# Peirce's Law

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## Theorem

### Formulation 1

- $\paren {p \implies q} \implies p \vdash p$

### Formulation 2

- $\vdash \paren {\paren {p \implies q} \implies p} \implies p$

## Strong Form

- $\paren {\paren {p \implies q} \implies p} \dashv \vdash p$

## Also see

## Source of Name

This entry was named for Charles Sanders Peirce.

## Historical Note

Peirce's own statement and proof of the Peirce's Law:

*A*fifth icon*is required for the principle of excluded middle and other propositions connected with it. One of the simplest formulae of this kind is:*

- $\paren {\paren {x \mathop {-\!\!\!<} y} \mathop {-\!\!\!<} x} \mathop {-\!\!\!<} x$

*This is hardly axiomatical. That it is true appears as follows. It can only be false by the final consequent $x$ being false while its antecedent $\paren {x \mathop {-\!\!\!<} y} \mathop {-\!\!\!<} x$ is true. If this is true, either its consequent $x$ is true, when the whole formula would be true, or its antecedent $x \mathop{-\!\!\!<} y$ is false. But in the last case the antecedent of $x \mathop{-\!\!\!<} y$, that is $x$, must be true.*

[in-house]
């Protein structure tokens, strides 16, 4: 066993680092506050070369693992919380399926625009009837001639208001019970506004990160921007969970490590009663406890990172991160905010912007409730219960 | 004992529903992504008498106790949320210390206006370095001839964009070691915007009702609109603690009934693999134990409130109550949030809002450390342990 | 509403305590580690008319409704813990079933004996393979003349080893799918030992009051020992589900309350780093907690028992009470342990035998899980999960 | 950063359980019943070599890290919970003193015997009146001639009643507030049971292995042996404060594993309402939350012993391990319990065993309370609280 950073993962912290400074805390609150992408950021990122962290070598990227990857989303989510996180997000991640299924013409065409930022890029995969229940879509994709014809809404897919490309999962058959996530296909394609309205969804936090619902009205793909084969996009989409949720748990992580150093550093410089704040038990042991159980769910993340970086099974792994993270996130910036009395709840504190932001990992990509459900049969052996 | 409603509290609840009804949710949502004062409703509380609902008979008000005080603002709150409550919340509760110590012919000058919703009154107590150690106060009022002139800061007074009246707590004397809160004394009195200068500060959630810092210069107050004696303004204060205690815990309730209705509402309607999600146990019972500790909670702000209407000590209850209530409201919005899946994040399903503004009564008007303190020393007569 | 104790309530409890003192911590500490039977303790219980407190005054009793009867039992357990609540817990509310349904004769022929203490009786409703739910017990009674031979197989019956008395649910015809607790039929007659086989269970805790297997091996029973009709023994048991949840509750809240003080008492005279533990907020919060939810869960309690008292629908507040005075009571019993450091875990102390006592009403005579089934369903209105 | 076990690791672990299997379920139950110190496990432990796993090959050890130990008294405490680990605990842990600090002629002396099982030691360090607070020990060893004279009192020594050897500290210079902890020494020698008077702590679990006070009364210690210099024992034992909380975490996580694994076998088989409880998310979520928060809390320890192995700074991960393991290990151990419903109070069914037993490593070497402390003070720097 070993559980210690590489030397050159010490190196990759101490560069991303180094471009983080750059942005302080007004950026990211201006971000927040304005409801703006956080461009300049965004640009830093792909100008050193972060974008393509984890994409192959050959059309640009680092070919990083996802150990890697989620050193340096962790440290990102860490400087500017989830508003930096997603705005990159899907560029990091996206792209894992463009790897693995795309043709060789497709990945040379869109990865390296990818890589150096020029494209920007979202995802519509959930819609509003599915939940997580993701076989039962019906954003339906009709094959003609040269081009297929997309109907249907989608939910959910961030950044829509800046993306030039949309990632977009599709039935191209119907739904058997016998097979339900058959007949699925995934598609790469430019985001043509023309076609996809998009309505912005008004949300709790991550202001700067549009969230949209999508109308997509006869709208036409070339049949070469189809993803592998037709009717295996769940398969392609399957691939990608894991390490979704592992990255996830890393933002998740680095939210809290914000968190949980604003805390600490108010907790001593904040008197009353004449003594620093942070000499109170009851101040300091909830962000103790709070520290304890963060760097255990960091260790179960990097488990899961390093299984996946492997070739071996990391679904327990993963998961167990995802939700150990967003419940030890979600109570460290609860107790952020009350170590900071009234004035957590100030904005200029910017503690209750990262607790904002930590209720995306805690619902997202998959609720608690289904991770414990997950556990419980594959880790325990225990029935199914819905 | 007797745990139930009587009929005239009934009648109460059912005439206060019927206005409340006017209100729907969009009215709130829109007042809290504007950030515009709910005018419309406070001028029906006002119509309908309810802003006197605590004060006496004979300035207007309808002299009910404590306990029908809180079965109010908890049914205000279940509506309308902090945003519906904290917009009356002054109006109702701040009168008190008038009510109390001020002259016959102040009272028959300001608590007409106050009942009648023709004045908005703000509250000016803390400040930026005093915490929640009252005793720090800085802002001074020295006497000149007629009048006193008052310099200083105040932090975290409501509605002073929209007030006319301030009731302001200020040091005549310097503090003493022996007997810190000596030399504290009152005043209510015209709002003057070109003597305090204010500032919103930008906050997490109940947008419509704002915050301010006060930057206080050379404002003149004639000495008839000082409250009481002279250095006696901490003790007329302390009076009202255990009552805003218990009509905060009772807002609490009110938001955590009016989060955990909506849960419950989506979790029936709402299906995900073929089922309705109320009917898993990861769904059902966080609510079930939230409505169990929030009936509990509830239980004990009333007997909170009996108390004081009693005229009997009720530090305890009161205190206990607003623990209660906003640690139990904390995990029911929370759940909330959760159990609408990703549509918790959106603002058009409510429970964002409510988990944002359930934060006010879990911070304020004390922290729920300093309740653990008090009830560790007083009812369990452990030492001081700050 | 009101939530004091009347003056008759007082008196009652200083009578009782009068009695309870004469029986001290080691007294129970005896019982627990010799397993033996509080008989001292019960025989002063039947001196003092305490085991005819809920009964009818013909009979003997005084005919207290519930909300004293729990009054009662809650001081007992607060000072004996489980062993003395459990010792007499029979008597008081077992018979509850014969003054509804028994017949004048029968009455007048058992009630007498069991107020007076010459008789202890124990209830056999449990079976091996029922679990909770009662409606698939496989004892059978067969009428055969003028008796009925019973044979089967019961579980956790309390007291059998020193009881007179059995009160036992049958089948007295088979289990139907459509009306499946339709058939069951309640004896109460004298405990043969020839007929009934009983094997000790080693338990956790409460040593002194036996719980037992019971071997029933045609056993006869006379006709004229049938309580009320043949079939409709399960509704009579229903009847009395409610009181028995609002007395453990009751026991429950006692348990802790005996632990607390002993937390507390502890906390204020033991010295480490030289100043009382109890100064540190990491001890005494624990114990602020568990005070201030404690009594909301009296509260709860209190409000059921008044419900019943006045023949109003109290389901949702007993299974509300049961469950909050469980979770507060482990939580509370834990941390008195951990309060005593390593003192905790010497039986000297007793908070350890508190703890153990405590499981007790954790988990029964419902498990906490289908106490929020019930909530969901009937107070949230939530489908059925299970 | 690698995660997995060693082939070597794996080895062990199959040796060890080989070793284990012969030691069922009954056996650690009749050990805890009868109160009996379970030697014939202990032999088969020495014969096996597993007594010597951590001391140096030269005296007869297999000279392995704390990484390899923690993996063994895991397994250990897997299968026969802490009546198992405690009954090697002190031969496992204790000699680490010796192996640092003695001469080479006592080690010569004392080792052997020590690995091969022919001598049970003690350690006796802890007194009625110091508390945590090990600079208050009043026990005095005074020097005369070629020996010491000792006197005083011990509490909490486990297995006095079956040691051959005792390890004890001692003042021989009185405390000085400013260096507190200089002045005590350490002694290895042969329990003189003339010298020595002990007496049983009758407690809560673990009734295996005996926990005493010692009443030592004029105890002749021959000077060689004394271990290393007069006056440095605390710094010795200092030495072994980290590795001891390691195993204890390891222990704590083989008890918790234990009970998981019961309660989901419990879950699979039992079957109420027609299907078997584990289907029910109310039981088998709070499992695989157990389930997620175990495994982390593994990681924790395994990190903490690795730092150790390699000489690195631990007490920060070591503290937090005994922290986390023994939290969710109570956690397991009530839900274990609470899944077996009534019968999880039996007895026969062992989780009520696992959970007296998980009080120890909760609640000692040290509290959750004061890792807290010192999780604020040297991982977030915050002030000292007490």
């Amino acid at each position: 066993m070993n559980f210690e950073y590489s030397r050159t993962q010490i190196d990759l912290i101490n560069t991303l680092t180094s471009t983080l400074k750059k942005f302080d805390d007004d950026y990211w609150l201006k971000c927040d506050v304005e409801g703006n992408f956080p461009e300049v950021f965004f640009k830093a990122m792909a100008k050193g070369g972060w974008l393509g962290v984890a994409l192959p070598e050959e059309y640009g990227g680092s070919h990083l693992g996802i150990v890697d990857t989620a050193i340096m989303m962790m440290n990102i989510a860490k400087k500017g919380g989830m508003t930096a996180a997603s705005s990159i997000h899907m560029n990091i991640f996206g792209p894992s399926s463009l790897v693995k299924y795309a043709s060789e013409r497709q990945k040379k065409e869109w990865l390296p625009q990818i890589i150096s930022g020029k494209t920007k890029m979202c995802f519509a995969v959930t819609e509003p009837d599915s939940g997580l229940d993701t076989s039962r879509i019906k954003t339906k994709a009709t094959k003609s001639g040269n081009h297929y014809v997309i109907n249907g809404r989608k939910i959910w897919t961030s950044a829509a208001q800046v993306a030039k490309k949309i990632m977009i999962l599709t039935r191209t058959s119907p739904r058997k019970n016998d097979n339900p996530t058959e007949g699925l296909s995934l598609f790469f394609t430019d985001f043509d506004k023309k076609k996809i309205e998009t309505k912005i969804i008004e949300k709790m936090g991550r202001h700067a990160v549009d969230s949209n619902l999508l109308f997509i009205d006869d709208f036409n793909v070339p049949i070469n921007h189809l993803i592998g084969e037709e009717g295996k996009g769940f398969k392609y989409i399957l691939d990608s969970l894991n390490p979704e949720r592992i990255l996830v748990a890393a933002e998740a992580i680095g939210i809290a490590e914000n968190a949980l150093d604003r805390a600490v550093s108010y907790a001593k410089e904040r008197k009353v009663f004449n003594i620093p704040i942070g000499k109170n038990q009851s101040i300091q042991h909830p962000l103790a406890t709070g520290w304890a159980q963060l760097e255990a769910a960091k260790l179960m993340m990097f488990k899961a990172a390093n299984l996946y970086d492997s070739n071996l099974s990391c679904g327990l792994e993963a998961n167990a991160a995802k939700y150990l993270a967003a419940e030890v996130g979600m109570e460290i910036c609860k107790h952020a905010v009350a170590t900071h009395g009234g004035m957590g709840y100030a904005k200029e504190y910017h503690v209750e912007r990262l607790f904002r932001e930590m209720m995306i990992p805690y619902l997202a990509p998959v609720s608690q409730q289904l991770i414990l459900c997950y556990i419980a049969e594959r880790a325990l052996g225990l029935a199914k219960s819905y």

Peirce goes on to point out an immediate application of the law:

*From the formula just given, we at once get:*

- $\paren {\paren {x \mathop {-\!\!\!<} y} \mathop {-\!\!\!<} a} \mathop {-\!\!\!<} x$

*where the $a$ is used in such a sense that $\paren {x \mathop {-\!\!\!<} y} \mathop {-\!\!\!<} a$ means that from $\paren {x \mathop {-\!\!\!<} y}$ every proposition follows. With that understanding, the formula states the principle of excluded middle, that from the falsity of the denial of $x$ follows the truth of $x$.*

Note the use by Peirce of the sign of illation $-\!\!\!<$ for implication.

## Sources

- 1885: Charles Sanders Peirce:
*On the Algebra of Logic: A Contribution to the Philosophy of Notation*(*Amer. J. Math.***Vol. 7**: pp. 180 – 202) www.jstor.org/stable/2369451